| Aug 16, 2007


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Feature Article - August 16, 2007

Thousand IslandsConcrete coming to the Land o' Lakes:Central Frontenac Council

by JeffGreen

For the second month in a row, Central Frontenac Council heard the concerns of the same three people about a proposed zoning amendment which would permit the establishment of a portable storage facility on Highway 7 for Thousand Islands Concrete of Brockville.

David Daskie, who has been developing a property located about 1 kilometre away from the proposed site for a tourism related business, told Council that a “cement operation will undo what we’ve been doing here for the past four years, developing good quality lodgings, rehabilitating ponds and building a number of nature rails.”

Injunction _served

He made reference to a consultant’s report commissioned by himself and his wife Linda Tremblay which questioned the appropriateness of the proposed zoning, asked for increased terms in a site plan agreement, and ultimately argues that the proposed land use is incompatible with the tourism based development that has characterized the area in question.

David Daskie said, “I’m beginning to feel that Council is not really interested in tourism.”

He then went further, implying that Council had already decided to approve the proposed zoning amendment without considering his opposition.

“It’s like a runaway train with a few powerful people pushing it forward. My perspective is that this is being rushed through,” he said.

Gray Merriam, a resident of Kennebec Lake, said that a “precautionary principle should apply here,” arguing that the “limited benefits” the operation would bring to the township do not outweigh the potential harm.

Terry Kennedy, the President of the Kennebec Lake Association, said he has been able to observe one of Thousand Island Concretes trucks in action, and that the projects proponent, Robert Castle, has “been open and forthcoming in both his approach and actions”. Nonetheless, he recommended that Council defer any decision until the Ministry of the Environment completes “a proper environmental assessment”.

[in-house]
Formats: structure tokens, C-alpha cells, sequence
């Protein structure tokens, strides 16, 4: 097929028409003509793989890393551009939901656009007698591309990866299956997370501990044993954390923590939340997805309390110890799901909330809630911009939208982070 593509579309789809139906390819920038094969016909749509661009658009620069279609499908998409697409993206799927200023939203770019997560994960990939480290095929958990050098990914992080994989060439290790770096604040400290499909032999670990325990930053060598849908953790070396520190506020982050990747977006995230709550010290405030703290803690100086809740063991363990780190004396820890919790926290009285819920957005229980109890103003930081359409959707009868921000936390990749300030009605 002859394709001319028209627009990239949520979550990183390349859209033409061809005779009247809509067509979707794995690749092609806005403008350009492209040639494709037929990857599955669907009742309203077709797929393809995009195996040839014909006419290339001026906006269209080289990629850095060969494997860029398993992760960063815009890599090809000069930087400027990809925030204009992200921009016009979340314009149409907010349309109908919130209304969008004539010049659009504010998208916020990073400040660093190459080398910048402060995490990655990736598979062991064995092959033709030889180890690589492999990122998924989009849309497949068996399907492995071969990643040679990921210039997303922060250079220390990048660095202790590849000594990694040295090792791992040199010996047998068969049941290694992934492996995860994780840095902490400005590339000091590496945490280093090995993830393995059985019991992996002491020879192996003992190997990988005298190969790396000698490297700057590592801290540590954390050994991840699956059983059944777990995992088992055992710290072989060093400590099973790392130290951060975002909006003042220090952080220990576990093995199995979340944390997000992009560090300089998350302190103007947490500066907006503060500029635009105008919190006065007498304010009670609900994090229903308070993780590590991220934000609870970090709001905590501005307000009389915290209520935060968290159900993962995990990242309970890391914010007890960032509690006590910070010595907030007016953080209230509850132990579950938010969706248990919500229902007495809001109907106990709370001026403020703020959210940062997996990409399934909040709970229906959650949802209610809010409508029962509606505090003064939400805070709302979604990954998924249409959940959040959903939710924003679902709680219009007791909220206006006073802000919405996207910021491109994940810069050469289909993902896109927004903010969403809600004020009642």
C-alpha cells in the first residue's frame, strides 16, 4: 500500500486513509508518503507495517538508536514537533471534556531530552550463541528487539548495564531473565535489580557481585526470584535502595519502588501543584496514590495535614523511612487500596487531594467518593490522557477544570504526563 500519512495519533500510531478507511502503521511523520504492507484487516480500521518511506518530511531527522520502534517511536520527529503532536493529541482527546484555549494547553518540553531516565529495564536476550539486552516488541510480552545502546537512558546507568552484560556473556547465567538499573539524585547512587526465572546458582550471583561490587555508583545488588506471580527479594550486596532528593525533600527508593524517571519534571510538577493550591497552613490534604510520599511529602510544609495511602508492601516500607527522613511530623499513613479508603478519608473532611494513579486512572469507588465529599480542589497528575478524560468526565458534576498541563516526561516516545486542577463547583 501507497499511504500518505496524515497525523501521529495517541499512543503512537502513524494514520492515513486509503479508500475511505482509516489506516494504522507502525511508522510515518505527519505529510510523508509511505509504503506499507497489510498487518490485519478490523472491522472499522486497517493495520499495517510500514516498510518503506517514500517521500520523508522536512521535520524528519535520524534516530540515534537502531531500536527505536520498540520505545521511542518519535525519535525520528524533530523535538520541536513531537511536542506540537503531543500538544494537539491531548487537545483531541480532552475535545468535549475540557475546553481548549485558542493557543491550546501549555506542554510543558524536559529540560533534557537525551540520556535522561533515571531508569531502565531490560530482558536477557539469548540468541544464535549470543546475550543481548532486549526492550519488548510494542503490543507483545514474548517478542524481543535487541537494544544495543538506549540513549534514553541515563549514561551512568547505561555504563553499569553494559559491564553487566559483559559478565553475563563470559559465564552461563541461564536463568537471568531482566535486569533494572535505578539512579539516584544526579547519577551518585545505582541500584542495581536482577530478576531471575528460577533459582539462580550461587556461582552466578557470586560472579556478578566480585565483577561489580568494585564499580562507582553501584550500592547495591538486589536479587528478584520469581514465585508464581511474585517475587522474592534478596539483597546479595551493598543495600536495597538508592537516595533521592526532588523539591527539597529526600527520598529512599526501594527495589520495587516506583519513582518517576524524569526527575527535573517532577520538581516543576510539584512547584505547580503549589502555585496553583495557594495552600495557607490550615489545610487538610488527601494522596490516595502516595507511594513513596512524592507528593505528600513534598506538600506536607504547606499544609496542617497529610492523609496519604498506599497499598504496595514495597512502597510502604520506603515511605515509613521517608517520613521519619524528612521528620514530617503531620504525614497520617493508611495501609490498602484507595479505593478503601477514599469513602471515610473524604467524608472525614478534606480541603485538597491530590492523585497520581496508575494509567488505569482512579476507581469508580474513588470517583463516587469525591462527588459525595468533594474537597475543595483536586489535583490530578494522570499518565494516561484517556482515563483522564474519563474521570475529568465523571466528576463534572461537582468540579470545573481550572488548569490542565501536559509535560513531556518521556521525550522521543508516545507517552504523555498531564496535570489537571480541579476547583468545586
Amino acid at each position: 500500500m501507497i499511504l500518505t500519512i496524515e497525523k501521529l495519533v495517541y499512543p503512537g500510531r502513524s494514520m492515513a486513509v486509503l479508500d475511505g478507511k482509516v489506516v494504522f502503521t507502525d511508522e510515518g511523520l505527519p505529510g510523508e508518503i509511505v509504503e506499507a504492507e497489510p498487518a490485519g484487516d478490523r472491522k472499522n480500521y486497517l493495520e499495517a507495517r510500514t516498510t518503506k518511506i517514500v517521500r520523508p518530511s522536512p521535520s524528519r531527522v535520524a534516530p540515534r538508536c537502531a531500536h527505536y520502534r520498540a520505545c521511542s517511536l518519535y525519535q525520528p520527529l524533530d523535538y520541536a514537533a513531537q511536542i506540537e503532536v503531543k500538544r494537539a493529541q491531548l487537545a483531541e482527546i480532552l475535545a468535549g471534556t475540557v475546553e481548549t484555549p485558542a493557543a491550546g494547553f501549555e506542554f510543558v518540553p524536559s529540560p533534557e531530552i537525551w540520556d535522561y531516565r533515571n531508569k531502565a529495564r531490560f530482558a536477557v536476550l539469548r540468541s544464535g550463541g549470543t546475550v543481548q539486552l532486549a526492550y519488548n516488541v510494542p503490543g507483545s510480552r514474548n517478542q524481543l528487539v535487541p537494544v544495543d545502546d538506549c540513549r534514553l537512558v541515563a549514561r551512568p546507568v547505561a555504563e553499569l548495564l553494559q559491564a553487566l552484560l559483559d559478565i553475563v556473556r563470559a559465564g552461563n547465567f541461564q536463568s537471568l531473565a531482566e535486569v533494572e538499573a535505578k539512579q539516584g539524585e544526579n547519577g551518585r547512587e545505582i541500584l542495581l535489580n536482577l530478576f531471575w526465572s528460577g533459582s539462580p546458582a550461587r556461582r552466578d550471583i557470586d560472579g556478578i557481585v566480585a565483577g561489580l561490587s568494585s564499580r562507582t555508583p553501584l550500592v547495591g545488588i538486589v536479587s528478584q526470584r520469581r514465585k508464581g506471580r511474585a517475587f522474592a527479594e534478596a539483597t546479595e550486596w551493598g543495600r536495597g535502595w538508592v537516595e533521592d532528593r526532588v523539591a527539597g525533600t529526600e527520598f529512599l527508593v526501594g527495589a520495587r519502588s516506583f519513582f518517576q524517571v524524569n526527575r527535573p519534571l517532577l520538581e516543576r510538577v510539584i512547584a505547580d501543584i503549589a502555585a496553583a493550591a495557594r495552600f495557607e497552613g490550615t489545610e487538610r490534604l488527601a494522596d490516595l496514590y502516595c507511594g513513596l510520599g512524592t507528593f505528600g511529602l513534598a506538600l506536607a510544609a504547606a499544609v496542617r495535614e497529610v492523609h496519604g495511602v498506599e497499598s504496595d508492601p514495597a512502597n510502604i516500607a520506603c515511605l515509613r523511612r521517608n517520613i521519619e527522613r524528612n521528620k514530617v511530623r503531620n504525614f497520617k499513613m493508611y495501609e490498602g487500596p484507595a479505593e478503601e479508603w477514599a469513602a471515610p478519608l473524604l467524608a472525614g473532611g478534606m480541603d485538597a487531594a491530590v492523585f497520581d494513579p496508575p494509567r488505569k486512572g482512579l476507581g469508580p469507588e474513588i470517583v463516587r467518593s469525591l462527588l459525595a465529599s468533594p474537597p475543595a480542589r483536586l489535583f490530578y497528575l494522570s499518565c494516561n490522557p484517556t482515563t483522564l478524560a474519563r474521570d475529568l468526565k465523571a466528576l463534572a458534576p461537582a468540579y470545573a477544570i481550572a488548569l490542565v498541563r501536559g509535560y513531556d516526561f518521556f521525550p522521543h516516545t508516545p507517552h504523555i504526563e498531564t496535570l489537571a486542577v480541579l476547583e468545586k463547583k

The townships planning consultant, Glenn Tunnock, said the Ministry of the Environment is only concerned about an air filtration sock the company uses, which they need to provide a certificate of approval for.

However, Cathy MacMunn of the township’s planning department apprised Council of correspondence she has received from Quinte Conservation, which said they are willing to look at drainage and leaching issues at the site as part of a site plan agreement.

Council was inclined to support the project in principle, taking the view that most of the concerns expressed can be dealt with through a site plan agreement process, and gave the zoning bylaw first and second reading. Third reading was deferred until some of the loose ends in the bylaw can be tightened up.

Other notes from Council

Organizational Review

Mayor Janet Gutowsky has been talking about the need for an organizational review of staff and council since the election campaign last fall, and this week the terms of reference for the review were presented to Council.

Broad issues such as the viability of services offered by the township, and the roles of senior staff and council are included in the review.

A request for proposals will be prepared, and Council will consider proposals in September.

Stray Cat blues - In response to correspondence from Heather O’Reilly from Arden about feral cats in the village, the township has contacted Ken Gilpin, the bylaw officer. Gilpin informed the township that cat control bylaws do not exist in Central Frontenac or in any of the other nine municipalities he also serves. Individuals have the right to use live traps to catch stray animals and the township has an agreement with the Kingston Humane Society to accept these cats when they are trapped.

Council decided to take no action at this time.

Uniting Surface and Mineral Rights Council decided to endorse a resolution from Tay Valley Township calling for the province to united surface and mineral rights so that all property owners within he township will no longer be subject to mineral staking. Public lands would remain open to staking. Councillor Bob Harvey, who has himself done some prospecting in the township in years’ gone by, said there are only a few properties in the township that are subject to staking, but it is time to make the change. “It’s the only fair way,” he said.

Parham Fair Council decided to donate $2,000 to the Parham Fair this year. Councillor Philip Smith refrained from voting on the motion.

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